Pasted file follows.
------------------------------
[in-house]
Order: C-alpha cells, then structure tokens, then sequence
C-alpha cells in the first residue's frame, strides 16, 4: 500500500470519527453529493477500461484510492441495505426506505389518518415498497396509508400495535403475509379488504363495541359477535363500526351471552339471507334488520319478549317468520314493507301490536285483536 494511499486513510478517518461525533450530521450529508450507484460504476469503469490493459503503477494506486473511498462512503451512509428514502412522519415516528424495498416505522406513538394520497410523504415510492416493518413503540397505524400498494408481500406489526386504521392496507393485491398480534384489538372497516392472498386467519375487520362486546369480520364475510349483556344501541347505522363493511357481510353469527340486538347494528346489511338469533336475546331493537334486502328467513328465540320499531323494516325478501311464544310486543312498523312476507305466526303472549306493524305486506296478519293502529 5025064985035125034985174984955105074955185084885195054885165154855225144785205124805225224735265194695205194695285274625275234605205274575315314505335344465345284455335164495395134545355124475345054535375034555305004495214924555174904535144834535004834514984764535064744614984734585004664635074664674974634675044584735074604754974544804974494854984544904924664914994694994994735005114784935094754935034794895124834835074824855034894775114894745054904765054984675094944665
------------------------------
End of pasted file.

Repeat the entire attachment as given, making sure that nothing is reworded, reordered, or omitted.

[in-house]
Order: C-alpha cells, then structure tokens, then sequence
C-alpha cells in the first residue's frame, strides 16, 4: 500500500470519527453529493477500461484510492441495505426506505389518518415498497396509508400495535403475509379488504363495541359477535363500526351471552339471507334488520319478549317468520314493507301490536285483536 494511499486513510478517518461525533450530521450529508450507484460504476469503469490493459503503477494506486473511498462512503451512509428514502412522519415516528424495498416505522406513538394520497410523504415510492416493518413503540397505524400498494408481500406489526386504521392496507393485491398480534384489538372497516392472498386467519375487520362486546369480520364475510349483556344501541347505522363493511357481510353469527340486538347494528346489511338469533336475546331493537334486502328467513328465540320499531323494516325478501311464544310486543312498523312476507305466526303472549306493524305486506296478519293502529 5025064985035125034985174984955105074955185084885195054885165154855225144785205124805225224735265194695205194695285274625275234605205274575315314505335344465345284455335164495395134545355124475345054535375034555305004495214924555174904535144834535004834514984764535064744614984734585004664635074664674974634675044584735074604754974544804974494854984544904924664914994694994994735005114784935094754935034794895124834835074824855034894775114894745054904765054984675094944665